Friday 6 November 2020 1:11 pm

Government backtracks on Covid death charts used to justify lockdown

The government has quietly replaced death rate projections that pushed England into its second national lockdown, after admitting the charts showed figures that were “too high”.

Graphs presented alongside new lockdown measures at the Number 10 press conference last Saturday predicted the UK would see up to 1,500 coronavirus-related deaths a day by early December.

Chief scientific officer Sir Patrick Vallance said the figures painted a “very grim picture” for England over the winter, adding that they presented “greater certainty” than long-term modelling could provide.

But those projections have now been watered down by the government to just under 1,000 deaths a day by early December, after documents emerged revealing they had been “amended after an error was found”, the Telegraph first reported.

The Government Office for Science today corrected two of the slides, reducing both the upper range for deaths and hospital admissions by one third. 

The revised figures now suggest the second peak will likely be on par with the first with the worst-case scenario at 1,010 deaths a day by 8 December 8 — a similar figure to that seen in April. 

Graphs shown at the Downing Street press conference last weekend predicted 1,500 deaths a day by early December
The slides now contain a note which says: “Plots on slides four and five have been amended after an error was found”

It comes after former prime minister Theresa May this week grilled ministers over their use of statistics, questioning whether “figures are chosen to support the policy rather than the policy being based on the figures”.

Leading scientist Professor Carl Heneghan of Oxford University last night said the graphs presented over the weekend were found to be “riddled with errors”. He added that the push for a nationwide lockdown was “systematically” inflated.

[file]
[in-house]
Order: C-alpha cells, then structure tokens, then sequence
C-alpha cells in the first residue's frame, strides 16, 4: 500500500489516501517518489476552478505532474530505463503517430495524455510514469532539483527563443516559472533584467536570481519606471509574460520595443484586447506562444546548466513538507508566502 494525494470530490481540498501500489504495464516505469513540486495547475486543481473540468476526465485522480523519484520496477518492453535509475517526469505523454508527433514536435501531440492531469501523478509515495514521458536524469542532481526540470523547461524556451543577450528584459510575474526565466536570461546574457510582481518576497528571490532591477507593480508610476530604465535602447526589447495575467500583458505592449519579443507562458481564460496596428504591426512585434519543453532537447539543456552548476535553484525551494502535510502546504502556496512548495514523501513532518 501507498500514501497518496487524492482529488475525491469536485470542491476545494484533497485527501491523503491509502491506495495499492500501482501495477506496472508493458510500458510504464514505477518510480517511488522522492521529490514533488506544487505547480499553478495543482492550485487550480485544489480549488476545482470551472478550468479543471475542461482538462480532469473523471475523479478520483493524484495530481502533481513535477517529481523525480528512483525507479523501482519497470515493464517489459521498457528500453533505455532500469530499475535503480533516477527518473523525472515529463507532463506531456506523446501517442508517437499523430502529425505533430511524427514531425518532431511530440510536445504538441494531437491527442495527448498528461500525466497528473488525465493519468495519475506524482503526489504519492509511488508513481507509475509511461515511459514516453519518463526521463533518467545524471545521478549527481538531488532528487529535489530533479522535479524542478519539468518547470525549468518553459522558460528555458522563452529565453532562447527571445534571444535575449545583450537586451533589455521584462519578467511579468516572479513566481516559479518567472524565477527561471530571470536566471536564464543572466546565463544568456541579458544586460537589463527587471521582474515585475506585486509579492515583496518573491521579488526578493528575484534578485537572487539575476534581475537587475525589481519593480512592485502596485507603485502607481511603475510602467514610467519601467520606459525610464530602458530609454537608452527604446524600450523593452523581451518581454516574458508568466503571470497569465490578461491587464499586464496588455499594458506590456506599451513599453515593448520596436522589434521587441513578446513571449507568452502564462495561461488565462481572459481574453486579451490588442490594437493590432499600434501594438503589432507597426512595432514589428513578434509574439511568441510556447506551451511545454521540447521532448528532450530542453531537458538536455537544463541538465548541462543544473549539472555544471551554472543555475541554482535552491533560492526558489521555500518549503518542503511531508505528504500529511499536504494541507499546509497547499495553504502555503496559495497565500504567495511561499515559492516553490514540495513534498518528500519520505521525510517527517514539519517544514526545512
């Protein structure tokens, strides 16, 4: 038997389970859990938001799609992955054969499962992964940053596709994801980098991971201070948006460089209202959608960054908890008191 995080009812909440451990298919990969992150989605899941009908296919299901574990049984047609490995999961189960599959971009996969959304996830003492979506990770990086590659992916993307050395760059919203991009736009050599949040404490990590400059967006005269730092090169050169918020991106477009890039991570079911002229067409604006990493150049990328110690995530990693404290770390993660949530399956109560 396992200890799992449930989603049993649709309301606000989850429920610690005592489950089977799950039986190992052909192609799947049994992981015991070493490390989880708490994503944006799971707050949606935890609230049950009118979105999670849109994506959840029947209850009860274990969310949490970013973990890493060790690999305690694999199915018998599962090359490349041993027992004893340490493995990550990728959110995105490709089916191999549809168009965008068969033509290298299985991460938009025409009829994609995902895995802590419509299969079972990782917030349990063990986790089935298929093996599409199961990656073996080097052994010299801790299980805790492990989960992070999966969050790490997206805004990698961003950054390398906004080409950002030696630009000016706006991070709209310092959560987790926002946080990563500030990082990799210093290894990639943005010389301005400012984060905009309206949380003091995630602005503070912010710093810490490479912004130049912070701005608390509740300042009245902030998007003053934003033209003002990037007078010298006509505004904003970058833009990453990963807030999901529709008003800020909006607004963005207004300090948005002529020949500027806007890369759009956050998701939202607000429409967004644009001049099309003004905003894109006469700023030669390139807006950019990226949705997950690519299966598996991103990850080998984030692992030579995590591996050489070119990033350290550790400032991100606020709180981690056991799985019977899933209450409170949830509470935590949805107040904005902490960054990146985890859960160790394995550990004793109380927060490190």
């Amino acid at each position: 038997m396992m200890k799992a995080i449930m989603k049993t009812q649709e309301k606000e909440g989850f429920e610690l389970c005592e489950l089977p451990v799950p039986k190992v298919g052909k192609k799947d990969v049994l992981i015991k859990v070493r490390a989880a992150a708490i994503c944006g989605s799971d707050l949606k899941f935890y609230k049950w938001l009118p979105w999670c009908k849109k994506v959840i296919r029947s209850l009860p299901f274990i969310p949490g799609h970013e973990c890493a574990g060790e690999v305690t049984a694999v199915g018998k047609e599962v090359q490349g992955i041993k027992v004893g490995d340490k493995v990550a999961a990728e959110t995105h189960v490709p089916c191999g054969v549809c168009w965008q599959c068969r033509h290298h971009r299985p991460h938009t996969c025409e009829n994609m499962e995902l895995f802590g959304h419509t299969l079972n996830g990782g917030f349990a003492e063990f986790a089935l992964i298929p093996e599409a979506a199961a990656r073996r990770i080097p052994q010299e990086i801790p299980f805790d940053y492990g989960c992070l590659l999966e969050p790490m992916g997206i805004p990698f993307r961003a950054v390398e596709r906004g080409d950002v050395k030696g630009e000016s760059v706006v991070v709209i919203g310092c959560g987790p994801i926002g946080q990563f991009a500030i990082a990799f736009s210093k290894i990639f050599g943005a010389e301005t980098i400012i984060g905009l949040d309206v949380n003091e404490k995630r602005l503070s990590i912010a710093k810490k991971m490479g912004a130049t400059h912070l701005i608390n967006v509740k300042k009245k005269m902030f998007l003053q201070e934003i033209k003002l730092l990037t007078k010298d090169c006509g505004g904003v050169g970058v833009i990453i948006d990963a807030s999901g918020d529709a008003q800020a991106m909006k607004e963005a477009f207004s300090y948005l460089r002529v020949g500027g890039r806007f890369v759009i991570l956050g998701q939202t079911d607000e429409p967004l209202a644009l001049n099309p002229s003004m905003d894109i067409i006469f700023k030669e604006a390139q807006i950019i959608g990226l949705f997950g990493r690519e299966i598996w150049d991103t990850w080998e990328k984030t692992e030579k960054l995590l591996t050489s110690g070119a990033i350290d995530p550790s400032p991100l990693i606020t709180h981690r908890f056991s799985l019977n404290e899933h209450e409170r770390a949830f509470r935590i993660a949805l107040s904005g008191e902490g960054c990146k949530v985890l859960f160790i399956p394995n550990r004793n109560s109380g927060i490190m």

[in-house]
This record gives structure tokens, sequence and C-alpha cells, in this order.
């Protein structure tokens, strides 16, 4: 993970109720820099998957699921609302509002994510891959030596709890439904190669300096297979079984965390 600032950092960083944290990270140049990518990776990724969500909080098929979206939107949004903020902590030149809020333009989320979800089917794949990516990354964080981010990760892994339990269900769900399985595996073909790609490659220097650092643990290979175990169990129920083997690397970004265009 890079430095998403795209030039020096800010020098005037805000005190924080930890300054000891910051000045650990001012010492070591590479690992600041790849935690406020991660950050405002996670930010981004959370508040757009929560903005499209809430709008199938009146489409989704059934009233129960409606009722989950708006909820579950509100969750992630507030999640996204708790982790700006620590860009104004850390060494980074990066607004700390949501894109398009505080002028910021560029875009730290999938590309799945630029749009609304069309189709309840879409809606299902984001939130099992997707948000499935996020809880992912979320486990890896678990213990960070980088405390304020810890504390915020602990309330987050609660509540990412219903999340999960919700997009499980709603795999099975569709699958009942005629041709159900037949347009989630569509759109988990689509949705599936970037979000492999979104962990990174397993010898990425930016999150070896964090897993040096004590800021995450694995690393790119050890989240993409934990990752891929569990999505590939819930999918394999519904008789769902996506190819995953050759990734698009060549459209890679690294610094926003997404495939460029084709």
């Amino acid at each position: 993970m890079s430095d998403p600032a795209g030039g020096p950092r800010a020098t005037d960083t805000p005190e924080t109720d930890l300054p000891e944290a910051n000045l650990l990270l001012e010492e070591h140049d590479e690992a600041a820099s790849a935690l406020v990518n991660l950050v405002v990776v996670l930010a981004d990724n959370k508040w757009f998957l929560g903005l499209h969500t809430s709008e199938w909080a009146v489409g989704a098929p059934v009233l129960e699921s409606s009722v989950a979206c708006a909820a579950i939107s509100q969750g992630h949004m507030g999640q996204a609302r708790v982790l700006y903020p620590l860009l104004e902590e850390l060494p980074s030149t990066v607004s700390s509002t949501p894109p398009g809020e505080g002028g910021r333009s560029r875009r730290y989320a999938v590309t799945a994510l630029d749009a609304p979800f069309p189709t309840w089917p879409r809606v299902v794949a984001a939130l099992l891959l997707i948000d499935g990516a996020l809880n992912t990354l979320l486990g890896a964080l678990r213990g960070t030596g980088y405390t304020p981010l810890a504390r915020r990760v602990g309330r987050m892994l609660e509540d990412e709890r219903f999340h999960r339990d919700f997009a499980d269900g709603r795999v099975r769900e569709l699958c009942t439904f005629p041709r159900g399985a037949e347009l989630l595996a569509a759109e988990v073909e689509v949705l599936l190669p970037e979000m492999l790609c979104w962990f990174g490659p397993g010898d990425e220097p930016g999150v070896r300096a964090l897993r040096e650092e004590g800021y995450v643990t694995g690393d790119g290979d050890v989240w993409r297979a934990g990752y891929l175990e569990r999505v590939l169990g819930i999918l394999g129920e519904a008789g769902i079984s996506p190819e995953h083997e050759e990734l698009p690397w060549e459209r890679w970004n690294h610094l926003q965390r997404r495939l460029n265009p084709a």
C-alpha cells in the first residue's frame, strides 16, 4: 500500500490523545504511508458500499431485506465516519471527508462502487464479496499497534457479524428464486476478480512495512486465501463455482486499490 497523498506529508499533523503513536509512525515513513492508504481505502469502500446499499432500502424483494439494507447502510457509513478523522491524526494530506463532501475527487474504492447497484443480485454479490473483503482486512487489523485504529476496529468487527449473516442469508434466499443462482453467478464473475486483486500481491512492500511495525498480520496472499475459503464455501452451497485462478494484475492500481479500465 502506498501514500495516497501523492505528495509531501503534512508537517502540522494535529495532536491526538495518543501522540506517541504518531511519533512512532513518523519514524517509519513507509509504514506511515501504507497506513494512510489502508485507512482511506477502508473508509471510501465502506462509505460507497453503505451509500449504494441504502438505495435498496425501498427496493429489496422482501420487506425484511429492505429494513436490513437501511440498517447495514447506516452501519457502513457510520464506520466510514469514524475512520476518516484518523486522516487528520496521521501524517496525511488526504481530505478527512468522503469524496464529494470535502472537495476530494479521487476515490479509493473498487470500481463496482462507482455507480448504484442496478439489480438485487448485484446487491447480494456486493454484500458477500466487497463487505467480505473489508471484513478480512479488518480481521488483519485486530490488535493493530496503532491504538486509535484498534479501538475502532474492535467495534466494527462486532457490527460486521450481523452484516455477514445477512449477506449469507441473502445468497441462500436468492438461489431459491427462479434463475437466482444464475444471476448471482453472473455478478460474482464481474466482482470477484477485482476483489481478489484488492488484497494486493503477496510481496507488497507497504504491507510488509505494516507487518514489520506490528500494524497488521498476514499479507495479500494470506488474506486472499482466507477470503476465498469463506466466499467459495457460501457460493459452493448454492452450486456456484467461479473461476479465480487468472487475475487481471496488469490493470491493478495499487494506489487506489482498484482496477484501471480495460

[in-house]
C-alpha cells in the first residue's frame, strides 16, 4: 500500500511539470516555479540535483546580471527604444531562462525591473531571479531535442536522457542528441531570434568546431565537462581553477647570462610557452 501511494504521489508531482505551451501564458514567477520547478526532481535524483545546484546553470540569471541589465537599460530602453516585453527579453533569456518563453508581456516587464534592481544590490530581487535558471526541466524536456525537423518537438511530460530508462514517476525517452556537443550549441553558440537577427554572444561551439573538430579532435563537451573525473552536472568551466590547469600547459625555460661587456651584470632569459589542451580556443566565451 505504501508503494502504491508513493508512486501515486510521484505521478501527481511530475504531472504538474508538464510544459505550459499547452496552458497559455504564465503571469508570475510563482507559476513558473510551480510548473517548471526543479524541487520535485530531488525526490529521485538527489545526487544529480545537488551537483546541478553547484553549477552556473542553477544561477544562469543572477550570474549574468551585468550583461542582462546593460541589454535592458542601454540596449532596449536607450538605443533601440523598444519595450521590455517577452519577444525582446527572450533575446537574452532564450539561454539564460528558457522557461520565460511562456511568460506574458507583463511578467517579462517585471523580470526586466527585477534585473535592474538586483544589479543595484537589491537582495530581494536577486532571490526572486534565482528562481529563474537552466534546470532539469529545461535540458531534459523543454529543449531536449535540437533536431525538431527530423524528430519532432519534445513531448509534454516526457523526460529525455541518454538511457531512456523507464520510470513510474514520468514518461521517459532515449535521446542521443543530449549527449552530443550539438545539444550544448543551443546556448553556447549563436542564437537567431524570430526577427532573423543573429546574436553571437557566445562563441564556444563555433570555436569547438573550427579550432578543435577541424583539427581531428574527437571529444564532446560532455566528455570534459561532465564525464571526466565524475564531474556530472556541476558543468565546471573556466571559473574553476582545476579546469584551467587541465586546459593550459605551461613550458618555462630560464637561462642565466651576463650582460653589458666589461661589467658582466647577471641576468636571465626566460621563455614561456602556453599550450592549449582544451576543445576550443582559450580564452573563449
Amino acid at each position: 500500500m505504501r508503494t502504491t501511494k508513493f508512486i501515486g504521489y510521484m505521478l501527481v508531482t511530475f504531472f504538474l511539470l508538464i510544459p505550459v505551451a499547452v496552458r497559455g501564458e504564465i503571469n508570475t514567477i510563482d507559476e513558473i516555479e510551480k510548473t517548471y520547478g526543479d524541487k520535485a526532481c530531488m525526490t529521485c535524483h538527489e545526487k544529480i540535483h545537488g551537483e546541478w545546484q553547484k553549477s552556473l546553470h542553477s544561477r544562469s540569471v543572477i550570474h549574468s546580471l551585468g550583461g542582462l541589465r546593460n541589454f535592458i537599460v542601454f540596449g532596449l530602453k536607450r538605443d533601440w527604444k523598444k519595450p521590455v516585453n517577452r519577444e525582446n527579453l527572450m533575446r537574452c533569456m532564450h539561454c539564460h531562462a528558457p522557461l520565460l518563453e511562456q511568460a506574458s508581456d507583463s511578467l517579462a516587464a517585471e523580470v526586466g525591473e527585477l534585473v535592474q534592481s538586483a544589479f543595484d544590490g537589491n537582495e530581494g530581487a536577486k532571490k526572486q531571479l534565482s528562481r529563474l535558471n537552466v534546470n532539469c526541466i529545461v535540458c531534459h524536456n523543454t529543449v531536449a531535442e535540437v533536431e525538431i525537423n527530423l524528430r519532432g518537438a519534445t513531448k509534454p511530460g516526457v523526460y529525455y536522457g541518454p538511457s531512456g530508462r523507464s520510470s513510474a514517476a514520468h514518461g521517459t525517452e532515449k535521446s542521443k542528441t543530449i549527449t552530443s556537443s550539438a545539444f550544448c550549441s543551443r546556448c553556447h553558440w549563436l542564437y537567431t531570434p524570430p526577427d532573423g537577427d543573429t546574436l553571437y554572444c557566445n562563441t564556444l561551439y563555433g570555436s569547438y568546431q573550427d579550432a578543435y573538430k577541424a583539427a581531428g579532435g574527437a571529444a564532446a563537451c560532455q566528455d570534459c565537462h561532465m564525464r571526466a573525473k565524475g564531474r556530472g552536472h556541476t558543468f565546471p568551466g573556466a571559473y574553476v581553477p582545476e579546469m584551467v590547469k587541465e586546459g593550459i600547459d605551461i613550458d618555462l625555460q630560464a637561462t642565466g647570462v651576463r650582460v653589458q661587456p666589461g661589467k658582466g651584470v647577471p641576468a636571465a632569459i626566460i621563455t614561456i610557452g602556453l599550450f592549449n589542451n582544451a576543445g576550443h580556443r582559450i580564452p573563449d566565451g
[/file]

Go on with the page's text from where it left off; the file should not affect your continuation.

The UK Statistics Authority today urged the government to make clear the source of data used in public briefings and the full figures behind it. 

“The use of data has not consistently been supported by transparent information being provided in a timely manner,” the watchdog said. 

“As a result, there is potential to confuse the public and undermine confidence in the statistics.

“It is important that data are shared in a way that promotes transparency and clarity. It should be published in a clear and accessible form with appropriate explanations of context and sources. It should be made available to all at the time the information is referenced publicly.”

Figures released today by the Office for National Statistics (ONS) showed new infections in England have stabilised at around 50,000 a day, suggesting a sharp hike in cases has begun to level off.

There were an estimated 45,700 new cases a day in the week to 31 October, down from the previous week’s estimate of 51,900.

“Incidence appears to have stabilised at around 50,000 new infections per day,” the ONS said. 

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